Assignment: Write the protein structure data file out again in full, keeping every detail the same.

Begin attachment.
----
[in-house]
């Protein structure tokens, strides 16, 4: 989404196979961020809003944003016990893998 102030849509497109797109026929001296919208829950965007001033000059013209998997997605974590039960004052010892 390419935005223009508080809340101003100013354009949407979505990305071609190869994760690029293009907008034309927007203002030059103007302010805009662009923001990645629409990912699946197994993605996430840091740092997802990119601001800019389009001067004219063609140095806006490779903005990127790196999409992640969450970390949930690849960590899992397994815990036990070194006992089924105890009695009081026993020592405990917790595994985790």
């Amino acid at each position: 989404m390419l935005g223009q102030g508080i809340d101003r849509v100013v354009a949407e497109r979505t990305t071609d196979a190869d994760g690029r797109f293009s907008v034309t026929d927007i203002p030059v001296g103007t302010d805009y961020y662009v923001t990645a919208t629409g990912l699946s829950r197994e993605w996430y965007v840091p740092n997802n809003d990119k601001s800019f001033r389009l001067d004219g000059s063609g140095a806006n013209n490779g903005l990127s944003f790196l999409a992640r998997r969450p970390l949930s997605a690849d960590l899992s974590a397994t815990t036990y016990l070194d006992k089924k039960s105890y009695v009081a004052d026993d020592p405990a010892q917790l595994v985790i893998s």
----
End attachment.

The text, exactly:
[in-house]
């Protein structure tokens, strides 16, 4: 989404196979961020809003944003016990893998 102030849509497109797109026929001296919208829950965007001033000059013209998997997605974590039960004052010892 390419935005223009508080809340101003100013354009949407979505990305071609190869994760690029293009907008034309927007203002030059103007302010805009662009923001990645629409990912699946197994993605996430840091740092997802990119601001800019389009001067004219063609140095806006490779903005990127790196999409992640969450970390949930690849960590899992397994815990036990070194006992089924105890009695009081026993020592405990917790595994985790």
């Amino acid at each position: 989404m390419l935005g223009q102030g508080i809340d101003r849509v100013v354009a949407e497109r979505t990305t071609d196979a190869d994760g690029r797109f293009s907008v034309t026929d927007i203002p030059v001296g103007t302010d805009y961020y662009v923001t990645a919208t629409g990912l699946s829950r197994e993605w996430y965007v840091p740092n997802n809003d990119k601001s800019f001033r389009l001067d004219g000059s063609g140095a806006n013209n490779g903005l990127s944003f790196l999409a992640r998997r969450p970390l949930s997605a690849d960590l899992s974590a397994t815990t036990y016990l070194d006992k089924k039960s105890y009695v009081a004052d026993d020592p405990a010892q917790l595994v985790i893998s």